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SPD officer shares safety tips for women

September 22, 2011

By ANGIE CARNATHAN
sdnreporter@yahoo.com

In response to recent criminal incidents against women on University Drive, Starkville Police Department is warning females to be vigilant when it comes to their safety.
Master Training Officer Laura Hines Roberson said the most important aspect of vigilance is a person’s awareness of his or her surroundings.
“The criminal is scoping you out and determining whether or not you’re a good target,” Roberson said. “If you are aware of your surroundings, then you are not a good target. If you’re listening to your iPod (with) speakers in both ears and you’re oblivious to what’s around you, then you are the perfect target.”
Although officers believe both incidents were unrelated, Detective Josh Buckner said both victims were approached from behind. Neither of the women knew their attackers.
Roberson said a person’s awareness of someone approaching can be key in staying safe. Even in full daylight, Roberson said continually looking around and being proactive about your surroundings will make you safer.
“If you see them first, a lot of times that’s a good defense because they don’t get to sneak up on you,” Roberson said. “So if you beat them on that particular aspect, you’re doing good because they want to be sneaky.”
Roberson said the department’s warnings are not intended to scare anyone, but officers want residents to be smart and aware in light of recent events. Officers say running alone during the early morning or late at night is unadvised. They also encourage runners to avoid listening to music in both ears, change the time of day they run as much as possible and avoid using the same routine route.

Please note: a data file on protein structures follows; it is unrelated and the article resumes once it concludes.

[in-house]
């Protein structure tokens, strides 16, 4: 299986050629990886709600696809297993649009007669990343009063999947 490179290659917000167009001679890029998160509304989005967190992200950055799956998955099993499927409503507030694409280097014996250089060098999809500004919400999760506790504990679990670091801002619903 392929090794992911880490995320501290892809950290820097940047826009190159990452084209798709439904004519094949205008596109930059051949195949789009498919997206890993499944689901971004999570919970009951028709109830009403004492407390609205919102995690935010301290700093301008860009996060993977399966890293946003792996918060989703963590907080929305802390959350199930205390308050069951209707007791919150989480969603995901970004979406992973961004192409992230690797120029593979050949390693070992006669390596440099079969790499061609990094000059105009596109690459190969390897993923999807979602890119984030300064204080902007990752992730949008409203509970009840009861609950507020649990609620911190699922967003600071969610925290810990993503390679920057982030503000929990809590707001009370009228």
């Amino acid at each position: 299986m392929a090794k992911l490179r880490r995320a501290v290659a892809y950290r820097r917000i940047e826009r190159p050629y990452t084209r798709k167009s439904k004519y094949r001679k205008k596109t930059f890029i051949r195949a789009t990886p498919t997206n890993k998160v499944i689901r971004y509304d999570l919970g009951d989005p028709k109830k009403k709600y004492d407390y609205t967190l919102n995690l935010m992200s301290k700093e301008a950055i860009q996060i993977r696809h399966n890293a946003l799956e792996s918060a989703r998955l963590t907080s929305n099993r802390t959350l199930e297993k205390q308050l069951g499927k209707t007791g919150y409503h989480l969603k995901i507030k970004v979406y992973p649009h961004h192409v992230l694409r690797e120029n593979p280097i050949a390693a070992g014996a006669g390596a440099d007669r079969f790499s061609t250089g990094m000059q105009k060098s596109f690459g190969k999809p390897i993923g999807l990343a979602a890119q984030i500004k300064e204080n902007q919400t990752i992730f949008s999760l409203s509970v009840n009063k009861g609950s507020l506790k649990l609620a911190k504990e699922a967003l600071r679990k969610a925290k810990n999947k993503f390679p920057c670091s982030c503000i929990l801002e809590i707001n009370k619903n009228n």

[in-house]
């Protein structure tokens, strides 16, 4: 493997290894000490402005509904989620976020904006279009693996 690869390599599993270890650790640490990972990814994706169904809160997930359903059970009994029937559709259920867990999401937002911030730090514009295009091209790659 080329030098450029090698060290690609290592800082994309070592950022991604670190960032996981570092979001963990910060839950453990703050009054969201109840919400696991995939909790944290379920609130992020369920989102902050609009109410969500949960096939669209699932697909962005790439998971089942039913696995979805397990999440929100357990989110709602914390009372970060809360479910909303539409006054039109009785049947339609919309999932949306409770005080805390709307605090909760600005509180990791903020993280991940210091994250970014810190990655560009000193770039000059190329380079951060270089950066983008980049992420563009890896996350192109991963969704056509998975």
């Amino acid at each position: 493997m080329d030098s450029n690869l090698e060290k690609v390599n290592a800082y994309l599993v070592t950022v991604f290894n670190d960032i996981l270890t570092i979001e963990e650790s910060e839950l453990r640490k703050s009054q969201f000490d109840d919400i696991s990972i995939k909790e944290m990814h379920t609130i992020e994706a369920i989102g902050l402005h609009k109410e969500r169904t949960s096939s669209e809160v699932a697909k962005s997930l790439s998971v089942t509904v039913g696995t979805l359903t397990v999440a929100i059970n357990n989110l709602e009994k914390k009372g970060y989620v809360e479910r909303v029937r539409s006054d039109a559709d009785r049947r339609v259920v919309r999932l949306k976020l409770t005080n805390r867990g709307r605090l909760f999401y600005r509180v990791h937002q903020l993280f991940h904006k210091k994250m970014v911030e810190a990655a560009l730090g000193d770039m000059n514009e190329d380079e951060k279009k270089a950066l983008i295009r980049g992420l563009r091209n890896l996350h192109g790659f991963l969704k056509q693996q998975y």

Roberson said although she means no disrespect to previous victims, walking alone at night is never a good or safe idea and everyone should do everything in their power to make themselves a bad target for criminals.
“If you have somebody with you, that makes you less of a good target,” Roberson said. “It never hurts to have a cell phone with you. You can call 911 if you need it, or you could be a witness to someone else being attacked and need to call the police.”
Roberson said she encourages anyone who witnesses any suspicious behavior, who is in fear of their safety or who thinks they are being followed to immediately call 911.
“Don’t be afraid to be rude or to be wrong; it’s always better to be safe,” Roberson said. “Your fear of being rude or unsure should never outweigh your fear for your own or someone else’s safety.”
Roberson said the police remain confident the person who attempted the sexual assault will be apprehended, but they will need the public’s assistance.
“We want to catch this guy,” she said. “Somebody has to know him. I guarantee you he’s around females every day because he wants to be around females. He’s scoping out (potential victims); he could be a guy you see at the grocery store. If somebody is making you feel uncomfortable, don’t second-guess yourself. Trust that instinct and call the police.”
Roberson said it’s helpful to give police your name when reporting someone suspicious, although it’s not necessary and shouldn’t stop someone from reporting something.